NASA Research Suggests Mars Once Had More Water than Earth’s Arctic Ocean

A primitive ocean on Mars held more water than Earth’s Arctic Ocean, according to NASA scientists who, using ground-based observatories, measured water signatures in the Red Planet’s atmosphere. Scientists have been searching for answers to why this vast water supply left the surface. Details of the observations and computations appear in Thursday’s edition of Science magazine.

Senators Resolve to Promote Internet of Things

Sponsoring the resolution were Senators Deb Fischer (R-Neb.), Cory Booker (D-N.J.), Kelly Ayotte (R-N.H.) and Brian Schatz (D-Hawaii). "The United States is well positioned to lead the world in innovation policy," Fischer said in a statement. "Our Internet of Things resolution would commit our nation to a national strategy incentivizing the use of new technologies to maximize consumer opportunity and to facilitate economic growth."

Peer-to-Peer Wireless Is Increasing Competition Worldwide

In some markets—including large swaths of the U.S.—just one or two companies have the right to transmit over the most versatile bands of radio spectrum or to build cable connections using public rights of way. This means those companies can dictate the terms and price of the connection, and as a result, an Internet connection in most U.S. cities is costlier and slower than it would be in cities in comparable countries, reports the New American Foundation.

Car-to-Car Communication May Hit Roads Soon

The MIT Technology Review named V2V one of the biggest tech breakthroughs of 2015, predicting that it will become widely available as soon as next year. General Motors was the first major car company to commit, announcing in September that it would release a V2V-equipped Cadillac by 2017.

Here's one way to attract the best and brightest to the U.S. - and keep them here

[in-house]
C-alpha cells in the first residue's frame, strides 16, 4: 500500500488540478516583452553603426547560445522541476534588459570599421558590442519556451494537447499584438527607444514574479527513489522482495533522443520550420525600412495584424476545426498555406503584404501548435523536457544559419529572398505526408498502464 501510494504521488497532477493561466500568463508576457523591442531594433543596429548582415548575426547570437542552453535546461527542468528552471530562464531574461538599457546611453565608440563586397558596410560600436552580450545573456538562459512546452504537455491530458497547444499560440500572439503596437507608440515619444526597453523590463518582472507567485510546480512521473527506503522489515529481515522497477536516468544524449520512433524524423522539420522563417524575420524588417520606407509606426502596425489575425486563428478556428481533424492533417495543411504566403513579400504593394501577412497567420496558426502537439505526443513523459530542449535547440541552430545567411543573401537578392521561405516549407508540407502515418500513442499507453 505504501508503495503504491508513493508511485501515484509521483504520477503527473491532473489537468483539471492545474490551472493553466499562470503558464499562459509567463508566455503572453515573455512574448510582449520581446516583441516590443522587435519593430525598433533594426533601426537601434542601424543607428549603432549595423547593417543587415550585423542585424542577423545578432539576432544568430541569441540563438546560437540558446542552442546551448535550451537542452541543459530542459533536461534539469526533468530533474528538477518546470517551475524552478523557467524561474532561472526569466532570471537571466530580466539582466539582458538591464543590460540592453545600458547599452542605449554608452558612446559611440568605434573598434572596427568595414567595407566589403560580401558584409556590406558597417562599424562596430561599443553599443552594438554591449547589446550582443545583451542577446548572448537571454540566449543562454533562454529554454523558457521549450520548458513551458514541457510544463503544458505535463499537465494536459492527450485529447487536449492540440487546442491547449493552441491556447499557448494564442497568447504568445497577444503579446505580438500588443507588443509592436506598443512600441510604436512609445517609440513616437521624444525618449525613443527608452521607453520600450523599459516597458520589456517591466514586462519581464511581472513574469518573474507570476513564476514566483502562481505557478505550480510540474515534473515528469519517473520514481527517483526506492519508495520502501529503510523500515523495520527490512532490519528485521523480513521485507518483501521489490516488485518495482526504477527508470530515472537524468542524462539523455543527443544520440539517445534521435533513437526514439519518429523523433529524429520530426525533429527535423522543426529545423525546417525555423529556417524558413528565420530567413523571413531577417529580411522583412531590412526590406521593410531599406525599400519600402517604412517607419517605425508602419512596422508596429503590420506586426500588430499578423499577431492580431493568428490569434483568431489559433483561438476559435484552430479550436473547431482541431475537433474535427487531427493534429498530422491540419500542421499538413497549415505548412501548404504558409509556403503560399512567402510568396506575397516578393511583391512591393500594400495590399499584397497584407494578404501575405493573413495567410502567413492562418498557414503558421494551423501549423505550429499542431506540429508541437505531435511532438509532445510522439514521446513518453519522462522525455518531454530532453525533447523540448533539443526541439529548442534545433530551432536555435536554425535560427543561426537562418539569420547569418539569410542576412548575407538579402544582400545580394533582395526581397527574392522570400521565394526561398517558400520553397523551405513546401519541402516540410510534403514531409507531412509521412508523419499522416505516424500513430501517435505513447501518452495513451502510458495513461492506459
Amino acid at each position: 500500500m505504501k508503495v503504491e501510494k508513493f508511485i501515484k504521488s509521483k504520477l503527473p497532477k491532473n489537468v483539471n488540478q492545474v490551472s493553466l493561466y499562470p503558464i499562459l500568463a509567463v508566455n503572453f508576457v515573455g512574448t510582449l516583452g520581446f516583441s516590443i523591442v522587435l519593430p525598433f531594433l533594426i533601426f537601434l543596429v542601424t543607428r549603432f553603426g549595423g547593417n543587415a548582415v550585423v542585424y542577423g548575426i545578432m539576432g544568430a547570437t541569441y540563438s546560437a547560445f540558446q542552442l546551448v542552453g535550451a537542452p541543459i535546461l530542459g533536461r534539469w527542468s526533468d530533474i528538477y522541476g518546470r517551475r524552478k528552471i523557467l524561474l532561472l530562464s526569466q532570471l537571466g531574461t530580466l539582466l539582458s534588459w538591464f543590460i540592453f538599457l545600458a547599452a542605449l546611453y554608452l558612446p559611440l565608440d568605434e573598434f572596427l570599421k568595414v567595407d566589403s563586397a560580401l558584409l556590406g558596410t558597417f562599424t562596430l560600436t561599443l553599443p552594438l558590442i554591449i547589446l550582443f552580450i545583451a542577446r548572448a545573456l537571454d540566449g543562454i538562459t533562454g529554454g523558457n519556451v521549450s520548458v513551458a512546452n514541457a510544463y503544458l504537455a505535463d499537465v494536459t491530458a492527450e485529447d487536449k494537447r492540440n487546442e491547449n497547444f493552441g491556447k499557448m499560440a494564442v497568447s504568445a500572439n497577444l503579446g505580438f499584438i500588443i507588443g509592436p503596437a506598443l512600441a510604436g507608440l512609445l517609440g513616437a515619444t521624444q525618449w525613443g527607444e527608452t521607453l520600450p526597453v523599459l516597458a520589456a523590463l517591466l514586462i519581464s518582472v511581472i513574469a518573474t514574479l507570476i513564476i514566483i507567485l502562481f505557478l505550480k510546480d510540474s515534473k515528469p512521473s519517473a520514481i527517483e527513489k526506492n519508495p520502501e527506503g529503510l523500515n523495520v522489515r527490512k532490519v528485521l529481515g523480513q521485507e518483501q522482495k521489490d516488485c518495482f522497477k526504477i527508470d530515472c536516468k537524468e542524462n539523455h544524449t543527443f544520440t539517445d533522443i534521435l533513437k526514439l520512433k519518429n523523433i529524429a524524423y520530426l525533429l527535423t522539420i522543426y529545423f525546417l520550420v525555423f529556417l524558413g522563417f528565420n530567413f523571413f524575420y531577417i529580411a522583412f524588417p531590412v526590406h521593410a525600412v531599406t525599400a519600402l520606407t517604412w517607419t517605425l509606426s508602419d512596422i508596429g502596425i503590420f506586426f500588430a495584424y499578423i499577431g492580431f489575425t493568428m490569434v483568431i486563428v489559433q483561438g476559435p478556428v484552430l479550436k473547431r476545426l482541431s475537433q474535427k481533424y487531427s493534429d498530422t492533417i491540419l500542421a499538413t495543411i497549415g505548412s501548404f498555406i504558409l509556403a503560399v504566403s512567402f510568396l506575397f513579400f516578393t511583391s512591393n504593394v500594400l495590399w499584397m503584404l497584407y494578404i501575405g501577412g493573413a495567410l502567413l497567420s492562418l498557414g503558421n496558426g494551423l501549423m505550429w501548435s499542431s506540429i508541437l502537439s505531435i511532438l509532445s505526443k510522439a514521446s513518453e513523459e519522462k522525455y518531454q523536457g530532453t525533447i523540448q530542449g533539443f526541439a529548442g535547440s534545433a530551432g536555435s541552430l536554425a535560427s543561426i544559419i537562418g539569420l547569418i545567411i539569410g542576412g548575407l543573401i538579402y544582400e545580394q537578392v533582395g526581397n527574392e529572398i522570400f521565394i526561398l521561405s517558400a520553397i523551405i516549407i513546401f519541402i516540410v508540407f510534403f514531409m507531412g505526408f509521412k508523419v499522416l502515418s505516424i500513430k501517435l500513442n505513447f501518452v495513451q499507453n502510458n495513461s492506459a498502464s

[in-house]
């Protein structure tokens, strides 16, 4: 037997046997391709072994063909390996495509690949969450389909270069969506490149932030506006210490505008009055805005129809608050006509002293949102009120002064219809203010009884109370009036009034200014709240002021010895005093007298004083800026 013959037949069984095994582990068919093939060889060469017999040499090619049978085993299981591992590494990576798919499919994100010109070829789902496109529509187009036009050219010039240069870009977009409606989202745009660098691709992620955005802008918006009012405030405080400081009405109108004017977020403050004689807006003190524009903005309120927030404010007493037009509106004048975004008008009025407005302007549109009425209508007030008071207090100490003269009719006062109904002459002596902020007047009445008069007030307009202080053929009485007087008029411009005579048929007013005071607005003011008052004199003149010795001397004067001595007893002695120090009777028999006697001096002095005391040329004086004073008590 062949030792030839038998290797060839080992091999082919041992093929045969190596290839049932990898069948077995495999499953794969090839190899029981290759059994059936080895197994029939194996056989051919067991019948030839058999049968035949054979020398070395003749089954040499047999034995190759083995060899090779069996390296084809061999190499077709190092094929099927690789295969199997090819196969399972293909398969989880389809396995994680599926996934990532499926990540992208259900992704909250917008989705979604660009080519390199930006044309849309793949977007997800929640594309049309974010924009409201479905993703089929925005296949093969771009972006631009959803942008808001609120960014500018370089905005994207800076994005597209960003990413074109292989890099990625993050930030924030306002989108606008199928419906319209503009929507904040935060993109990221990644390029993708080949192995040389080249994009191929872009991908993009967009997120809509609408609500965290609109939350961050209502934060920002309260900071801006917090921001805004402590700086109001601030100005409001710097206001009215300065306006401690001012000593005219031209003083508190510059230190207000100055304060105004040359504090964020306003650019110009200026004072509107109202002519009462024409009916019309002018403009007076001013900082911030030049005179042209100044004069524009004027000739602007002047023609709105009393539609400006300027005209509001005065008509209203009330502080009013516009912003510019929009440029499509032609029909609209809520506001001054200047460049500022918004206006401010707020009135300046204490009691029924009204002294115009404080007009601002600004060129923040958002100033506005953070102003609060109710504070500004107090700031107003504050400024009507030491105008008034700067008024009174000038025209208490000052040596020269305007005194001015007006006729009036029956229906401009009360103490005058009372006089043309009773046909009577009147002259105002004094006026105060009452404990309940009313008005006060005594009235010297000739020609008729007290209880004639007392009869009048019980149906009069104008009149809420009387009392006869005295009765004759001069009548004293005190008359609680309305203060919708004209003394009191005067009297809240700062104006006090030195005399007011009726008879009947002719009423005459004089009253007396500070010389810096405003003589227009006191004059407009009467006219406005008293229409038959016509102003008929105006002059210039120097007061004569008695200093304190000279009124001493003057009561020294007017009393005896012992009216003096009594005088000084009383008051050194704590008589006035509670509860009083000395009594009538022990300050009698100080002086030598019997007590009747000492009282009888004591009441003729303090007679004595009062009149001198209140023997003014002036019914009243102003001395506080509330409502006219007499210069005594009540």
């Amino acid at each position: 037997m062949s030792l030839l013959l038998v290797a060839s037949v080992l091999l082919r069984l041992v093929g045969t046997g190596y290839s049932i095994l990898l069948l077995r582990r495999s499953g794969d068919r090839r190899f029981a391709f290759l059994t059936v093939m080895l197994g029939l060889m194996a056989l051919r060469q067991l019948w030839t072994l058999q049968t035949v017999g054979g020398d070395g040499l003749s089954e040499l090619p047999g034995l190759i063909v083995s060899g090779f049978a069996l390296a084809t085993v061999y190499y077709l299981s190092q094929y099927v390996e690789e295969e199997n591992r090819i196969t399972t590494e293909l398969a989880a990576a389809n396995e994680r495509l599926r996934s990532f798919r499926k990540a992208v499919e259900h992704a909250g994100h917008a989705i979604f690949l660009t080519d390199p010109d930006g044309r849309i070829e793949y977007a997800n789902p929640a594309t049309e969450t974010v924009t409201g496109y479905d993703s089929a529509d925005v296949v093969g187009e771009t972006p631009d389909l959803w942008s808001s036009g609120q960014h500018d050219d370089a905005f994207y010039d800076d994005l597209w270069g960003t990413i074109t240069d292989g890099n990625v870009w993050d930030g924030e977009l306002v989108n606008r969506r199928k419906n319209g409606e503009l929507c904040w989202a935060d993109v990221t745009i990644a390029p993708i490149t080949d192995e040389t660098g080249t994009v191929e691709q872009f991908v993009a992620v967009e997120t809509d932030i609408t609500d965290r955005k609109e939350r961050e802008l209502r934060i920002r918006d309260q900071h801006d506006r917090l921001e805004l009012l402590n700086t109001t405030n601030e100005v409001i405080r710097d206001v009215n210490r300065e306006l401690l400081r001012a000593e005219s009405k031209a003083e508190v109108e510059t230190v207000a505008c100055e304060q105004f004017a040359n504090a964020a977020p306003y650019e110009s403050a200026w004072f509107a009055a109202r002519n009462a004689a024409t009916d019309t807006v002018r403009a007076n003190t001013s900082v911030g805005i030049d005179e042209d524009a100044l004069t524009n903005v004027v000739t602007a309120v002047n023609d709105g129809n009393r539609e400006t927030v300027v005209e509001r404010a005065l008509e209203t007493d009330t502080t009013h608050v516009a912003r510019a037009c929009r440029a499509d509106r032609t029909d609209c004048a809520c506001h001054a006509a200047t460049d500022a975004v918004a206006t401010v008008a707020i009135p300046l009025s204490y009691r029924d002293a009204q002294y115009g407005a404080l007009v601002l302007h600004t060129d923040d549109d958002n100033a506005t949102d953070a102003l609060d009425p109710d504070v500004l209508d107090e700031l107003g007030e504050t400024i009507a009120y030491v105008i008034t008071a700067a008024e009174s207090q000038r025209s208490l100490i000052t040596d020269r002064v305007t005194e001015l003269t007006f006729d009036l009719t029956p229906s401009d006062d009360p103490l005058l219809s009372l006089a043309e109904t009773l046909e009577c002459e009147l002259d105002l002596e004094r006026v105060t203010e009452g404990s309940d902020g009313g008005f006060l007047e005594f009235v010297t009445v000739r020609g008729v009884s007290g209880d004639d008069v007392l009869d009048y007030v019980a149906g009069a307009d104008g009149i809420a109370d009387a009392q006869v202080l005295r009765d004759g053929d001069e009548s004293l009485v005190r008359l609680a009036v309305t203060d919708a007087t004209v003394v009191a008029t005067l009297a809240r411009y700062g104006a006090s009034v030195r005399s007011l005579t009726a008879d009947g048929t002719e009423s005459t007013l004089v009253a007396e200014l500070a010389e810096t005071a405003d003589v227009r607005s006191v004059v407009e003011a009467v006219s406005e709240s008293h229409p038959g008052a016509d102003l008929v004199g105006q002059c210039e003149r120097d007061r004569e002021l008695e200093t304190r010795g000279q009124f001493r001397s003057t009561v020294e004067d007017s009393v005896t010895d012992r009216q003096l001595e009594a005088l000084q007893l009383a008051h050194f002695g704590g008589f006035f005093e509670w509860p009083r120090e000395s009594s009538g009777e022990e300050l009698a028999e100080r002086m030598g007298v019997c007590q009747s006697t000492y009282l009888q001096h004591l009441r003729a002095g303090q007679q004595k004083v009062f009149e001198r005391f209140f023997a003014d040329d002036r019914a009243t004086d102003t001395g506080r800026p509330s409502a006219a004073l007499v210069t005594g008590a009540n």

One quarter of technology and engineering companies developed between 1995 and 2012 were founded or co-founded by foreign-born immigrants. Those developed between 2006 and 2012 employed an average of 21.37 people each. Foreign-born immigrants creating employment opportunities in the U.S. is not a novel concept. Between 1995 and 2006, the technology companies started by immigrants accounted for an impressive 10 percent of total job creation.

Obama sharply criticizes China's plans for new technology rules

In an interview with Reuters, Obama said he was concerned about Beijing's plans for a far-reaching counterterrorism law that would require technology firms to hand over encryption keys, the passcodes that help protect data, and install security "backdoors" in their systems to give Chinese authorities surveillance access.

Robots are hurting middle class workers, and education won’t solve the problem

Whether it is robots in manufacturing, automated check-out of retail establishments, e-shopping taking people out of distribution networks, information technology replacing what used to be done by low-level, white-collar managerial and clerical labor, the ability to take blood pressure and perform other medical tests with much less human labor input, automated call-center systems – it appears that technology is permitting very large-scale substitutions.